Video on demand opposite to live streaming
VOD is the technology allowing viewers to watch or listen video or audio content on demand. A VOD system at the end user level is basicly about having a standard TV receiver combined with a set top box. At the same time, this service may be delivered via the Internet to PC’s, laptops or other devices.
Video on demand is the opposite of live streaming. It was first addopted in Hong Kong in the yearly 90’s but was not a big hit because at that period of time it was cheaper to buy CDs than paying for a service like this. One possible way a site owner can create revenue is by charging a subscription for their users to view the content on their site or he can „sell” tickets for each video.
Here is an example of a website offering VoD for it’s viewers:
There are two options available: First is streaming video on demand and second is downloadable VOD. The streaming options let’s you watch videos at the same time when it is downloaded to your personal system. What I mean is that the movie is first downloaded to a STB (set top box) before the end user can have access to view it. That’s the case when you use a set top box.
You get all the functionality of a DVD meaning pausing, rewinding, and FF (fast forwarding the film).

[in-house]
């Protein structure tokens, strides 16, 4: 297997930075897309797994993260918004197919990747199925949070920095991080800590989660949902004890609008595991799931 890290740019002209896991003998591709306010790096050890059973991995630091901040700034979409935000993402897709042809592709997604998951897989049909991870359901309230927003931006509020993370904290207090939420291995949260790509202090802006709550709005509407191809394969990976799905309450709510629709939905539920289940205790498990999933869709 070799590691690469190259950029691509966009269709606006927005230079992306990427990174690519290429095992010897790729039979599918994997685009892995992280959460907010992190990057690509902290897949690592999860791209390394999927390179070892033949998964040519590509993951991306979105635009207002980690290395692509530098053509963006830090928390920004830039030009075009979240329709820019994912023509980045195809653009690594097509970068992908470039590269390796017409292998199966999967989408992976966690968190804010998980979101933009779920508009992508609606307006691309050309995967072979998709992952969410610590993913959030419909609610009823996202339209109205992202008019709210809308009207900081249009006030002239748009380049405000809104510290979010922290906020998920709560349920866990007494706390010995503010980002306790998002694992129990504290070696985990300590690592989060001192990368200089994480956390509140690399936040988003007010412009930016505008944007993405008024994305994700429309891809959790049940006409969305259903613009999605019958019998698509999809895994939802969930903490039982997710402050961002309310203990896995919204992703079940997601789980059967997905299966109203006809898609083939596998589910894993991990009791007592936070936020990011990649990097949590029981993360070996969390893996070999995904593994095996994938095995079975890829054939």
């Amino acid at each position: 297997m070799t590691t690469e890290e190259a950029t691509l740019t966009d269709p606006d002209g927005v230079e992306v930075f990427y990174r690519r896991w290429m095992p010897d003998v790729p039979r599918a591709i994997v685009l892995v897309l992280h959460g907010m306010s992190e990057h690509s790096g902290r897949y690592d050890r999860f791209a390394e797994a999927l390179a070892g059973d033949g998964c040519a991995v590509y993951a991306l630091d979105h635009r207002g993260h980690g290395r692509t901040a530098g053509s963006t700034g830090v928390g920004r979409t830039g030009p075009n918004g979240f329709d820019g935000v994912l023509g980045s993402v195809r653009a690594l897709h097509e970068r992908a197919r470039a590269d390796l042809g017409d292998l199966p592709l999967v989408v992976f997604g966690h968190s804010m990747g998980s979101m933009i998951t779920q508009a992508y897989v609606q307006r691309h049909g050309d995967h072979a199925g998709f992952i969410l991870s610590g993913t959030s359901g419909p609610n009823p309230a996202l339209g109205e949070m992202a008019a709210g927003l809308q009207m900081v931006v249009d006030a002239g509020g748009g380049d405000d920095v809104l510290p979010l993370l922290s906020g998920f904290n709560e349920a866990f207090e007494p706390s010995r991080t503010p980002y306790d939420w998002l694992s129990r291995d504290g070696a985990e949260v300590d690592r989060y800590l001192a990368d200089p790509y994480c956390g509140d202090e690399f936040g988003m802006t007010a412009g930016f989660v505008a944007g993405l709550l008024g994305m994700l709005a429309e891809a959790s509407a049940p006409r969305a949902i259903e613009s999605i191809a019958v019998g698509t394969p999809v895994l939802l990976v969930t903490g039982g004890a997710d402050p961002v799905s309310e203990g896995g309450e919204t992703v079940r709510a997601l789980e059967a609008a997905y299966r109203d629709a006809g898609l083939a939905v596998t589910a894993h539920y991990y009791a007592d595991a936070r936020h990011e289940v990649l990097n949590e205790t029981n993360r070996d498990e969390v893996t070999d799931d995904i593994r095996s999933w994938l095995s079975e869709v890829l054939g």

VOD may be (or have been) categorized as follows:
– Interactive Video On Demand
– True Video on Demand
– Near Video On Demand
– Exclusive Video on Demand
– Free Video on Demand
– Subscription Video on Demand
– Quasi Video on Demand
Interactive Video on Demand – It is considered the standard of TV-based VOD (functions, such as fast forward, rewind, and pause are available). An IVOD system has three components: a set top box, a network where this STB is connected to and the servers with archives.Set-top boxes are the intermediate between the VODservers and video content.
True Video On Demand – this is an older term for VOD. Here users will have an very fast response time when communicating with the VOD system. This type of VOD offers the possibility to order videos and to perform commands similar to a VCR on the VOD system. The response time is very fast.
Near Video On Demand – In this type of VOD service a specific video is advertised to start at a regular interval on a private channel. Users pay trough an electronical system then schedule the desired day and time they want to attend the program.
Quasi Video on Demand – (QVOD) – The concept is similar with Near Video on Demand with the difference that the event will be presented only if a minimum number of subscribers sign up and pay in order to view it.
Subscription Video on Demand – This works with a monthly subscription fee. By paying a fixed fee, the subcribers get unlimited access to video content for a specified period of time. (Usually monthly)
Exclusive Video on Demand – (EVOD) – This is the case when a VOD content provider is differentiating from the competition by offering a service that no other provider has.